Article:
Priorities and principles
The Catalyst Fund provides targeted investment for short-term project based activity led by universities and college. The fund supports:
- government policy priorities, both short and longer-term
- innovation in higher education
- student interest
- risk sharing where there are financial contributions, matched funding, and investments or leverage from appropriate partners and beneficiaries, as well as support for higher risk activities
- additionality - activity that would not otherwise happen without HEFCE investment or which bridges a clear funding gap so that long-term sustainability can be achieved.
The fund currently has four key priorities for investment. All bids must clearly fit with one of these priorities in order to be successful.
- innovations in learning and teaching
- leadership for new futures
- efficiency and effectiveness
- maintaining diversity of market choice
When calls, workshops or sandpits are being run, it will likely mean that we will not take forward any bids in the specified priority areas outside these processes. Please discuss further with your Institutional Team.
Principles of the Catalyst Fund
The Catalyst Fund is used in line with four key principles:
- Focus on key priorities. As discretionary funding, Catalyst Fund investments must be focused on achieving key priorities, rather than the competitive positioning of individual institutions. The fund’s priorities will change over time depending on the priorities of HE and HEFCE as outlined by Government, to be considered and approved by our Catalyst Fund Panel and HEFCE Board. We will advise bidders of our highest priorities at a particular time.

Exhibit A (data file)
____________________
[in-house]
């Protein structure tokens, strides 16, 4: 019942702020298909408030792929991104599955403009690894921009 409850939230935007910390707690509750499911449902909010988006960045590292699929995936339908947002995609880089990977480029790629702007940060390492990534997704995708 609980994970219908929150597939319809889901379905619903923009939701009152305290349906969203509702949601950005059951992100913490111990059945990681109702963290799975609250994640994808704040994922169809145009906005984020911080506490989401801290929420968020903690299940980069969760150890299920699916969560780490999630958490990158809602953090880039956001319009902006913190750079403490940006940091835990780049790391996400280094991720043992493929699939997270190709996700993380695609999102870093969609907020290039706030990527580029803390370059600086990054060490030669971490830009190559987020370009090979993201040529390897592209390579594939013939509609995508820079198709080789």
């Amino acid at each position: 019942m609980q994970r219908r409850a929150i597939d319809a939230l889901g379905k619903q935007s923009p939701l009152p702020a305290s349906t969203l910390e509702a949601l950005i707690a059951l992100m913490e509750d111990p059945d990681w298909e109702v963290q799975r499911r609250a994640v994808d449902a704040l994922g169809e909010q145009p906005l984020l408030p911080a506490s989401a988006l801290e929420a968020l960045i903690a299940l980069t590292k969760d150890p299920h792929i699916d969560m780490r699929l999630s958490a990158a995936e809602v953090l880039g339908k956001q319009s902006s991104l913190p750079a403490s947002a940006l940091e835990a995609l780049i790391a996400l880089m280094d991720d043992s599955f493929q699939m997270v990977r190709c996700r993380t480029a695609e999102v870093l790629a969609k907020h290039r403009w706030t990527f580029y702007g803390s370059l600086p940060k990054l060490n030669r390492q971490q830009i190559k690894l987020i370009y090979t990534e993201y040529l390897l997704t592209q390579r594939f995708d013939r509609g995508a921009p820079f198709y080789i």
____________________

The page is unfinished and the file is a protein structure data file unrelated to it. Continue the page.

- Exceptional funding. The Catalyst Fund should be used to secure benefits that could not adequately or reasonably be achieved through other means, by HEFCE or by universities and colleges (such as formula funding, information, regulation) or through the operation of the HE system alone.
- Delivering public benefit. The benefits arising from Catalyst funding to students, to the public and to universities and colleges as a whole should outweigh those to the institutions receiving funding. This may be achieved particularly in a collaborative project.
- Consistency. Catalyst Fund investments should be consistent with the Government’s aspiration for a dynamic and competitive system, and which builds upon strength and success.